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Notice

Self-Regulatory Organizations; Chicago Board Options Exchange, Incorporated; Notice of Filing of a Proposed Rule Change To Amend its Rule 4.20 Regarding Anti-Money Laundering

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Information about this document as published in the Federal Register.

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Start Preamble November 19, 2007.

Pursuant to Section 19(b)(1) of the Securities Exchange Act of 1934 (the “Act”),[1] and Rule 19b-4 thereunder,[2] notice is hereby given that on November 2, 2007, the Chicago Board Options Exchange, Incorporated (the “Exchange” or “CBOE”) filed with the Securities and Exchange Commission (the “Commission”) the proposed rule change as described in Items I, II, and III below, which Items have been substantially prepared by the CBOE. On November 9, 2007, CBOE filed Amendment No. 1 to the proposed rule change. The Commission is publishing this notice to solicit comments on the proposed rule change, as amended, from interested persons.

I. Self-Regulatory Organization's Statement of the Terms of Substance of the Proposed Rule Change

CBOE proposes to amend CBOE Rule 4.20, codifying the Anti-Money Laundering Compliance Program (the “AML Program”), to: (1) Establish independent testing for compliance be conducted at least annually by members with a public business, or every two years if no public business is conducted; and (2) clarify the persons designated to implement and monitor the Anti-Money Laundering Compliance Rule. The text of the proposed rule change is provided below. The text of the proposed rule change is available on the Exchange's Web site (http://www.cboe.org/​Legal), at the Exchange's Office of the Secretary and at the Commission's Public Reference Room.

II. Self-Regulatory Organization's Statement of the Purpose of, and Statutory Basis for, the Proposed Rule Change

In its filing with the Commission, CBOE included statements concerning the purpose of, and basis for, the proposed rule change and discussed any comments it received on the proposed rule change. The text of those statements may be examined at the places specified in Item IV below. CBOE has prepared summaries, set forth in sections A, B, and C below, of the most significant parts of such statements.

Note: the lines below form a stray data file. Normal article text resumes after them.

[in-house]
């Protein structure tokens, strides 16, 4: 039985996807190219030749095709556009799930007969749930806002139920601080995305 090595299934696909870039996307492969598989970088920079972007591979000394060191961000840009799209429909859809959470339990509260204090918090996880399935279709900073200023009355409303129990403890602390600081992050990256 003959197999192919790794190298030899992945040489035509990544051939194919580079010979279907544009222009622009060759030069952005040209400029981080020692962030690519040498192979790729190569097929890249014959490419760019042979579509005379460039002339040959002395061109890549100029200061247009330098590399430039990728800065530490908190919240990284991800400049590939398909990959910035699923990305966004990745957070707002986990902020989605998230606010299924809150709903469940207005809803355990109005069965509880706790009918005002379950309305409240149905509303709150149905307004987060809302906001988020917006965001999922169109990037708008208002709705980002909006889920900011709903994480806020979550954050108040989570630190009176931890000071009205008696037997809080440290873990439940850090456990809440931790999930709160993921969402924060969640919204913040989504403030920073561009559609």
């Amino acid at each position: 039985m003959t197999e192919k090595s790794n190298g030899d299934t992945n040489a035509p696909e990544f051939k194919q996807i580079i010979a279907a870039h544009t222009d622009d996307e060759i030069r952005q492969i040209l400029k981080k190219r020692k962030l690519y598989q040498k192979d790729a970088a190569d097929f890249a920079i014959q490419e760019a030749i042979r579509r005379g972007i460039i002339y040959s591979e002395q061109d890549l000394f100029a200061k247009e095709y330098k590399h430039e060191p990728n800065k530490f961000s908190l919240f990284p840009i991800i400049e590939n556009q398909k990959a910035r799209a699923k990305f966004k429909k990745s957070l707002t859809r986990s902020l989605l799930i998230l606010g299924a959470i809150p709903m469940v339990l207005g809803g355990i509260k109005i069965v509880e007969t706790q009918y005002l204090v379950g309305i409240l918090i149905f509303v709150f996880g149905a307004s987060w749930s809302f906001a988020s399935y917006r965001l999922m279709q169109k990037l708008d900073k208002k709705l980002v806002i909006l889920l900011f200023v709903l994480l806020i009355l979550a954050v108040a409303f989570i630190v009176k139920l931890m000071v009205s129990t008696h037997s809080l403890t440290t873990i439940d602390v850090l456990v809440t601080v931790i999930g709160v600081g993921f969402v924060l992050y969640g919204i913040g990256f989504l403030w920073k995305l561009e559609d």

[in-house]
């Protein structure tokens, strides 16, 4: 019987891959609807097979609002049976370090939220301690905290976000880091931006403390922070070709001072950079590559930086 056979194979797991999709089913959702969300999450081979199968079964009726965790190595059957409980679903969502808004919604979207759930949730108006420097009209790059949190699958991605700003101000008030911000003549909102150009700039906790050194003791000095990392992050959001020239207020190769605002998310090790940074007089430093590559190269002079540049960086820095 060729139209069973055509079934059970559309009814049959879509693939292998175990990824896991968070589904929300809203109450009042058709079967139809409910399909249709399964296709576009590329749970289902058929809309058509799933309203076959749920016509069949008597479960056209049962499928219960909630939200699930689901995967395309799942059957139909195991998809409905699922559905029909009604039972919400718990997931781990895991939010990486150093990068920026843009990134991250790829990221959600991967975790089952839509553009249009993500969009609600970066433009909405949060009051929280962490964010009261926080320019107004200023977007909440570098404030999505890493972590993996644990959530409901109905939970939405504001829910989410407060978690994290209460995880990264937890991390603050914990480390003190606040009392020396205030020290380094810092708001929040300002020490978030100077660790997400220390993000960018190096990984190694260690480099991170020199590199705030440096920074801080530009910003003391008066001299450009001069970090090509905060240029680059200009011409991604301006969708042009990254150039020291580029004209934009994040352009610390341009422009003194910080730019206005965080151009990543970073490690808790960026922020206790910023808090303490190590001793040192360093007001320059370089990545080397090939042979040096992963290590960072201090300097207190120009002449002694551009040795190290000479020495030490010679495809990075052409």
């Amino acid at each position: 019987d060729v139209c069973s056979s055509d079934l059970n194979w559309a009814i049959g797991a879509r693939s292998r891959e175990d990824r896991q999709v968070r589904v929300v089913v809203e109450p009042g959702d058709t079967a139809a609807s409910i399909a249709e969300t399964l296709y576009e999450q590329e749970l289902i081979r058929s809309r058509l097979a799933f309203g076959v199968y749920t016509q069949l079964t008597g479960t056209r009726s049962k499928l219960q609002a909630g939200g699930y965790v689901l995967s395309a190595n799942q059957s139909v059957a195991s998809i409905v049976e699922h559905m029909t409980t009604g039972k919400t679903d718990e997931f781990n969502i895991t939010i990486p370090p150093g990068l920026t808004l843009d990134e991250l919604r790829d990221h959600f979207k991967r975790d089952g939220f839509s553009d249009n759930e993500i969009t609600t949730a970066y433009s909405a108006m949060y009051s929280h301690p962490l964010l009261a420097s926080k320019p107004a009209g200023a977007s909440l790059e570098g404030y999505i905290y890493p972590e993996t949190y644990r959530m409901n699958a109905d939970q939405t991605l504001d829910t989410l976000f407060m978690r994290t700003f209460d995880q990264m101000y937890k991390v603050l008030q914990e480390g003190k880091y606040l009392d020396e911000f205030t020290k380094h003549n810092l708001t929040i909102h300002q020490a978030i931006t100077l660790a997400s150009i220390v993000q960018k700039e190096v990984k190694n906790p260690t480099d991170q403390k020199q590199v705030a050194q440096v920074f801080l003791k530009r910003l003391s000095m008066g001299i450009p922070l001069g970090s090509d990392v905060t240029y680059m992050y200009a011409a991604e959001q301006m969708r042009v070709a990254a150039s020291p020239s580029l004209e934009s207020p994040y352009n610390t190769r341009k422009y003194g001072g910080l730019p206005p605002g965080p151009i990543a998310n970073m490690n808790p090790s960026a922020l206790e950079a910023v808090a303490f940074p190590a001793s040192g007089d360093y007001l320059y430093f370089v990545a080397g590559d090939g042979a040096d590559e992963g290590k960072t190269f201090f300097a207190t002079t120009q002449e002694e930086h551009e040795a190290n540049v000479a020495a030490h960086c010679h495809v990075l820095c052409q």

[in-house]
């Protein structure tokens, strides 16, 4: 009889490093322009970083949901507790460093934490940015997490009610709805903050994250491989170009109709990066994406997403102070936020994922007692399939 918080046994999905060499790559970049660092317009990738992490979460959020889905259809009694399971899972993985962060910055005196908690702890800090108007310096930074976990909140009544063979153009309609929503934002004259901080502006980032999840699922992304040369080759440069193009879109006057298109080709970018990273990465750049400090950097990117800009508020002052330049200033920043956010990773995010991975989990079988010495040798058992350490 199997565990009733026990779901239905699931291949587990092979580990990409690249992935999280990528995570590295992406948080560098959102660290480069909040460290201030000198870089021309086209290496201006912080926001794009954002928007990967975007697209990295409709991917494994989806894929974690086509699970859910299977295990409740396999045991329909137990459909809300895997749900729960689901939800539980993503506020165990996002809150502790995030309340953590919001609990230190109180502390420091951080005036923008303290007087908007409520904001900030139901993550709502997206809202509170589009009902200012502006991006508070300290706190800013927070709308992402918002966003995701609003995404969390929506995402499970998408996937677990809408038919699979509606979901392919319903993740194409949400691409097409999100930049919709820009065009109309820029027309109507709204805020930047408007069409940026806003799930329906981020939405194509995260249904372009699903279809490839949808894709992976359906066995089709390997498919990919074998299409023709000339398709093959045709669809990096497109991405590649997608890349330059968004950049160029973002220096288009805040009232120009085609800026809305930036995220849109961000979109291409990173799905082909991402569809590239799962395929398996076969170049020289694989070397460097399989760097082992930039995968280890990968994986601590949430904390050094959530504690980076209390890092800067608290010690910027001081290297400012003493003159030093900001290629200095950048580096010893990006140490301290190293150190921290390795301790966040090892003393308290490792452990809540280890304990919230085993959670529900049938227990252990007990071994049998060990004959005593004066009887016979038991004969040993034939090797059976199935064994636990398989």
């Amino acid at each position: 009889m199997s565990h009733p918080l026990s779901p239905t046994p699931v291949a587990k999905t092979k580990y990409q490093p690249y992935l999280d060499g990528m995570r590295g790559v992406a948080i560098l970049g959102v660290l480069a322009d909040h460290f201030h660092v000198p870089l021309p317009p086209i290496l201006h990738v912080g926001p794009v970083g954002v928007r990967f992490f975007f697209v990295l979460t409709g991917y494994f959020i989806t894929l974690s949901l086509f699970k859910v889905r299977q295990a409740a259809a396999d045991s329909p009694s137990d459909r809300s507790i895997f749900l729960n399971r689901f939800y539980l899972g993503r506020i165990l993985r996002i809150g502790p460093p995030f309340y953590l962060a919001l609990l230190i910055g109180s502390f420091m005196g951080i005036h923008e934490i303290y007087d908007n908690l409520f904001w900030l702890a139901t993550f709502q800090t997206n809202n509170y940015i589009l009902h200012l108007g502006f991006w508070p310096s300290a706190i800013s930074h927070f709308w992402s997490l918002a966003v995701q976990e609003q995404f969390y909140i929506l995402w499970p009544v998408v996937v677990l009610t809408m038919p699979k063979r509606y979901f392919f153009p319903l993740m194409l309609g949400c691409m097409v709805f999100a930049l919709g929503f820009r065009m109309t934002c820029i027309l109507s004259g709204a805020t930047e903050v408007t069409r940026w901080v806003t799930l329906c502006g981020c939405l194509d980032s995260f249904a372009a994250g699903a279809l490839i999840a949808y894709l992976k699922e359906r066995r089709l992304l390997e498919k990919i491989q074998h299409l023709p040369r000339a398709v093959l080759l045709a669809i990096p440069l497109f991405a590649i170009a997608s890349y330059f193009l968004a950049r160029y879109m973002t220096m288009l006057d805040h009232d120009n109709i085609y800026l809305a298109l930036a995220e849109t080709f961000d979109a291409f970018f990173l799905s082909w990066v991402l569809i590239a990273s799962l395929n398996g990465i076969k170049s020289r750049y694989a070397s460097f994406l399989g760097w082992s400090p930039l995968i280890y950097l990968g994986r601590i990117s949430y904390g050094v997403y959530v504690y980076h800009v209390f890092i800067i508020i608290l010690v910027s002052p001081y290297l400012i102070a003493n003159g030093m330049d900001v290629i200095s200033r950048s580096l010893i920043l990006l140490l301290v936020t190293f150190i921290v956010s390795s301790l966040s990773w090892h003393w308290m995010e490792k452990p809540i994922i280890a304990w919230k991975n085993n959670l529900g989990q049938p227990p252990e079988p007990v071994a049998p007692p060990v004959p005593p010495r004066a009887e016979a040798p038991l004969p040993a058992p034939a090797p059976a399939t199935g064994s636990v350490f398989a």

A. Self-Regulatory Organization's Statement of the Purpose of, and the Statutory Basis for, the Proposed Rule Change

1. Purpose

Financial institutions, including broker-dealers, must develop and implement AML Programs pursuant to the Bank Secrecy Act,[3] as amended by Section 352 of the Uniting and Strengthening America by Providing Appropriate Tools Required to Intercept and Obstruct Terrorism (USA PATRIOT Act) Act of 2001 (“PATRIOT Act”).[4] Consistent with the Department of Treasury's (“Treasury”) regulation 31 CFR 103.120 under the Bank Secrecy Act, CBOE Rule 4.20 requires that each member organization and each member not associated with a member organization develop and implement a written AML program and specifies the minimum requirements for these programs.

The AML program must include the development of internal policies, procedures and controls; the designation of a person to implement and monitor the day-to-day operations and internal controls of the program (commonly referred to as an “AML Officer”); ongoing training for appropriate persons; and an independent testing function for overall compliance.

In order to provide interpretive clarity to the requirements under CBOE Rule 4.20 with respect to independent testing and AML Officers, as well as to clarify references to the Bank Secrecy Act, CBOE proposes the following amendments to CBOE Rule 4.20.

References to Bank Secrecy Act

The proposed rule change would delete references to certain sections of the Bank Secrecy Act and a reference to USA PATRIOT Act to more clearly reflect the requirements under CBOE Rule 4.20.

Timeframes for Independent Testing